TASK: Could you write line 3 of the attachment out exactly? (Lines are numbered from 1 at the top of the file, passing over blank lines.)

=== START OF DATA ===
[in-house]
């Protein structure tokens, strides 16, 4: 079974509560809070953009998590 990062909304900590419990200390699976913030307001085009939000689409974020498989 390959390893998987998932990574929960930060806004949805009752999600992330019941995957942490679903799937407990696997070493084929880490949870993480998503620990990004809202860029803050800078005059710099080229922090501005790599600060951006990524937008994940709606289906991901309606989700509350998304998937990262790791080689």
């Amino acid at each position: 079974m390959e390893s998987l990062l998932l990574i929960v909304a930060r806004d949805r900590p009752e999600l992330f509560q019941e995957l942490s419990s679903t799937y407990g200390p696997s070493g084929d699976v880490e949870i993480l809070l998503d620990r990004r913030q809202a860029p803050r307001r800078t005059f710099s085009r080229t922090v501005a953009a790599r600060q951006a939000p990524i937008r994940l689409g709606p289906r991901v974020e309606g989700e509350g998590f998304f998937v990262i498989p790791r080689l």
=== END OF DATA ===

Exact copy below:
């Amino acid at each position: 079974m390959e390893s998987l990062l998932l990574i929960v909304a930060r806004d949805r900590p009752e999600l992330f509560q019941e995957l942490s419990s679903t799937y407990g200390p696997s070493g084929d699976v880490e949870i993480l809070l998503d620990r990004r913030q809202a860029p803050r307001r800078t005059f710099s085009r080229t922090v501005a953009a790599r600060q951006a939000p990524i937008r994940l689409g709606p289906r991901v974020e309606g989700e509350g998590f998304f998937v990262i498989p790791r080689l």